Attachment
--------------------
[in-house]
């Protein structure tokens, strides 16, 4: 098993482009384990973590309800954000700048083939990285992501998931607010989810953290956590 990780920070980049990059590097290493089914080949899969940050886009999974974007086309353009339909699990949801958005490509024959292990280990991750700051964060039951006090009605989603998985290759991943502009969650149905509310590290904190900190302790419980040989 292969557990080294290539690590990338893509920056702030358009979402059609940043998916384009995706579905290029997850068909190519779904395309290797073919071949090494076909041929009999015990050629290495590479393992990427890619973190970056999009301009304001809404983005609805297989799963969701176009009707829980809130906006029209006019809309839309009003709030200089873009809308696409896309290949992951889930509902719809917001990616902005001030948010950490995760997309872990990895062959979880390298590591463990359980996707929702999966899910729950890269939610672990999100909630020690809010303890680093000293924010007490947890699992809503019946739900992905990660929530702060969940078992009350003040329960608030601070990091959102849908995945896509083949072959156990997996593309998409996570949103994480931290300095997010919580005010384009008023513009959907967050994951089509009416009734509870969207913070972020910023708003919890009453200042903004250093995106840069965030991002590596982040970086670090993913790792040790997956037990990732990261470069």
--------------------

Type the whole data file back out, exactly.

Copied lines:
[in-house]
């Protein structure tokens, strides 16, 4: 098993482009384990973590309800954000700048083939990285992501998931607010989810953290956590 990780920070980049990059590097290493089914080949899969940050886009999974974007086309353009339909699990949801958005490509024959292990280990991750700051964060039951006090009605989603998985290759991943502009969650149905509310590290904190900190302790419980040989 292969557990080294290539690590990338893509920056702030358009979402059609940043998916384009995706579905290029997850068909190519779904395309290797073919071949090494076909041929009999015990050629290495590479393992990427890619973190970056999009301009304001809404983005609805297989799963969701176009009707829980809130906006029209006019809309839309009003709030200089873009809308696409896309290949992951889930509902719809917001990616902005001030948010950490995760997309872990990895062959979880390298590591463990359980996707929702999966899910729950890269939610672990999100909630020690809010303890680093000293924010007490947890699992809503019946739900992905990660929530702060969940078992009350003040329960608030601070990091959102849908995945896509083949072959156990997996593309998409996570949103994480931290300095997010919580005010384009008023513009959907967050994951089509009416009734509870969207913070972020910023708003919890009453200042903004250093995106840069965030991002590596982040970086670090993913790792040790997956037990990732990261470069």